Burmese Rifle Grenades of the Infantry MA Series of Rifles

    Your enemy is the best teacher when it comes to combat. In a move that appears to be imitating what the Kachin Independence Army pioneered in 2010 when it comes to bullet trap rifle grenades being fired from locally assembled Type 81 derivatives (the Chinese Type 81 already uses one, but they tried a different method), Burmese Defense Industries has introduced a rifle grenade firing capable variant of the 5.56x45mm Myanmar Army (MA) family of infantry small arms (locally produced Galil ARM). At the current time it appears that the nomenclature of this variation is the MA MK II. Thus, MA-1 MK II (full-length rifle), MA-3 MK II (folding stock carbine), and the MA-4 MK II (UBGL variant). It most likely isn’t the case that the MA-2 has been retrofitted to fire rifle grenades as a light machine gun platform being used for that purpose is rare anywhere in the world. In addition, the MA-2 MK II is the new 7.62x54mmR variant of the LMG. In addition there has been modifications to the MA-3 carbine, but if the folding stock can withstand the recoil of the grenade isn’t known either.

    Before identifying the MK II variants, we’ll first look at the rifle grenade being used. From afar it could be confused for a small mortar bomb, but the hollow opening at the base of the tube is the biggest giveaway to it being a bullet trap launched grenade instead of a mortar, which would have a primer at the bottom instead. Based on the size of the Chinese Type 81’s rifle grenade we suspect the tube might be of 45mm in diameter. It has

    A good example showing captured Burmese materiel. The rifle grenade is between what appears to be an 81mm mortar round and a PG7-patterned RPG7 rocket.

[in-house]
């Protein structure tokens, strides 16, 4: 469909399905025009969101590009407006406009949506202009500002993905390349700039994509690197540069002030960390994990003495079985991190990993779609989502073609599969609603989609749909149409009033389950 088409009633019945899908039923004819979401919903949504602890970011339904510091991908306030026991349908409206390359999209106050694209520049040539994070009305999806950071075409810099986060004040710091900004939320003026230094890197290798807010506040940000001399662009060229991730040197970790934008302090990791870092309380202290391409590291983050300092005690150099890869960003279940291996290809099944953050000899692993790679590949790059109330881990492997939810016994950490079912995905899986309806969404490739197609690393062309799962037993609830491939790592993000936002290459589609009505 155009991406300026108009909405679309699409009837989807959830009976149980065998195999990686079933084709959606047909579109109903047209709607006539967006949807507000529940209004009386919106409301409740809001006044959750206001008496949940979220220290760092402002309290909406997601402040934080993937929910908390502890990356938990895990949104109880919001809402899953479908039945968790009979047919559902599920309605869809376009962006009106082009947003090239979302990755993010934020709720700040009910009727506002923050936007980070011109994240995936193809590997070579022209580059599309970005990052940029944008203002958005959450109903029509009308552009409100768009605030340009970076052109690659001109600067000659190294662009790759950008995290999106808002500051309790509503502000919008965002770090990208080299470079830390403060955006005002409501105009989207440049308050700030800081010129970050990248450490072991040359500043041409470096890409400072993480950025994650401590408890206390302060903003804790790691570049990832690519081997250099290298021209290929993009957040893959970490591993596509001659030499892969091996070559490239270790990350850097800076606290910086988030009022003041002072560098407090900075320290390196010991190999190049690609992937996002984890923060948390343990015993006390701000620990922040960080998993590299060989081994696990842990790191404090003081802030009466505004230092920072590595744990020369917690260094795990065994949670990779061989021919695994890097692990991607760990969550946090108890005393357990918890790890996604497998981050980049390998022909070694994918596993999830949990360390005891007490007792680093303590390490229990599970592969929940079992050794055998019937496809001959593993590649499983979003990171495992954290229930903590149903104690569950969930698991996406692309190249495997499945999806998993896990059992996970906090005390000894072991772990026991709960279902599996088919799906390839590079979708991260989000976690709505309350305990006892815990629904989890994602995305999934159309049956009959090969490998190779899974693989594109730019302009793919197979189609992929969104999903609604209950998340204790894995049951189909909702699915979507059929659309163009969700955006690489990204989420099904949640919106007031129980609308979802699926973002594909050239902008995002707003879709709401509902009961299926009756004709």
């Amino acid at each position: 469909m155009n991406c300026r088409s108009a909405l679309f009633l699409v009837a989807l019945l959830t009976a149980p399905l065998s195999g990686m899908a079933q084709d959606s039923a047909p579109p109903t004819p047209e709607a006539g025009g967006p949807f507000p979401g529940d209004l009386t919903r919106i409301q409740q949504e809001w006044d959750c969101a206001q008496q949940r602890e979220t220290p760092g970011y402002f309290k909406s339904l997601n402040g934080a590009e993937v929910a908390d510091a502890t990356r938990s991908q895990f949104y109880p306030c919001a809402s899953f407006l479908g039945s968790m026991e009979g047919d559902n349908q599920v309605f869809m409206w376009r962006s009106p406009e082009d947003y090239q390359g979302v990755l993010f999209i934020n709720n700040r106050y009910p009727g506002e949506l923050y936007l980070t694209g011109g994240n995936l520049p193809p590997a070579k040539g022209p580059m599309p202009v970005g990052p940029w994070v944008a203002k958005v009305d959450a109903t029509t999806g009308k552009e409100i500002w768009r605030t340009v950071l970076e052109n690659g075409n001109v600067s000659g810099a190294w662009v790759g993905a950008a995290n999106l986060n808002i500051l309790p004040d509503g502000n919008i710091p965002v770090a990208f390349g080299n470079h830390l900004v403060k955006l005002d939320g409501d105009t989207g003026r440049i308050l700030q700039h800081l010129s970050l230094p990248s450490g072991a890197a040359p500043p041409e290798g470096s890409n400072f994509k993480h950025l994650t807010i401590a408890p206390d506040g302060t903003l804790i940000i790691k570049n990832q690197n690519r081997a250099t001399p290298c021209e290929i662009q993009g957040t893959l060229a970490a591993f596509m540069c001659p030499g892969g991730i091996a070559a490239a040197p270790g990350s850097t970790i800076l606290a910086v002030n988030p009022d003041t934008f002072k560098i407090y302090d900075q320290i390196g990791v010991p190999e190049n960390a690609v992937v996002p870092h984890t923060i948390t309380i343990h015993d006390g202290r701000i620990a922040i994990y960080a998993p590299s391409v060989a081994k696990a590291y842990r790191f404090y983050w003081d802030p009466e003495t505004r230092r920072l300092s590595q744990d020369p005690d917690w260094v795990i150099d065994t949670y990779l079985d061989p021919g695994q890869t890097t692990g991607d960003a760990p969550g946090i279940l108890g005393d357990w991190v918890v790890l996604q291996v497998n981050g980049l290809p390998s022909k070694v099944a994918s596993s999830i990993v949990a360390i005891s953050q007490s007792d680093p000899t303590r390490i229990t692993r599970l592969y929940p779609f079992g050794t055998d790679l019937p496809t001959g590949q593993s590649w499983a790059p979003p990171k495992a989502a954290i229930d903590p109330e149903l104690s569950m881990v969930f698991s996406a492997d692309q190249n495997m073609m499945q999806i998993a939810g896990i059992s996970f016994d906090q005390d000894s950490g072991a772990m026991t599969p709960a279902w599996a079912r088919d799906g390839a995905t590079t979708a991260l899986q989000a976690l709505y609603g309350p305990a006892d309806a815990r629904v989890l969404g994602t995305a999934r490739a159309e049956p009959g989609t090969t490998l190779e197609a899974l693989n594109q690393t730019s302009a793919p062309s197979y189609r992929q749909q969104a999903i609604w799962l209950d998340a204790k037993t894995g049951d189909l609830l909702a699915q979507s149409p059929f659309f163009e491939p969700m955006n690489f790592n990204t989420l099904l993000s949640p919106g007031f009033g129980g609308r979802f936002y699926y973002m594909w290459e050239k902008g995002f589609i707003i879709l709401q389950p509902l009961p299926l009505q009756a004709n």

This is a fired version that didn’t explode on impact and is still live. Documented in an area of Tatmadaw attacks.

    Note what appears to be a safety plug inserted into the grenade base as they are delivered to troops.

    But why rifle grenades? Fighting in the dense jungles of Northeastern Burma can be very quick, very close, and very violent. By the time fire support in the form of 60mm or 81mm mortars can be summoned via a fire mission, the firefight is probably over and the insurgent combatants have melted into the jungle. Thus, having as much explosive fire support internal to a foot patrol is a quick and efficient answer to dealing with close threats that might be danger-close for the larger assets anyways.

    This is an MA-4 MK I, due to the shorter sights and curved cheek piece on the stock.

    One of the only photos we can find with the rifle grenade mounted to the MA-1 in the field (ethnic areas). The drum fed LMG at far left is the MA-2 LMG. Bipods are M60 imitations.

    MA-4 MK II, optimized for the rifle grenade. Note the taller sights to compensate for when the rifle grenade is attached. Also note straight stock, 35 round R4 polymer magazine.

    MA-4 MK I, not optimized. Curved cheekpiece indicates earlier production. 

    MA-1 MK II, rifle grenade capable, taller sights. The barrel is the same length as the MK I below, but the gas block/front sight has been pushed back. 

    MA-1 MK I, not rifle grenade capable, shorter sights. Curved cheek portion on stock. 

    An earlier MA-1, black furniture, short sights, and steel 30 round magazine.


    Infantry Marine, based in the Midwest. Specifically interested in small arms history, development, and usage within the MENA region and Central Asia. To that end, I run Silah Report, a website dedicated to analyzing small arms history and news out of MENA and Central Asia.

    Please feel free to get in touch with me about something I can add to a post, an error I’ve made, or if you just want to talk guns. I can be reached at [email protected]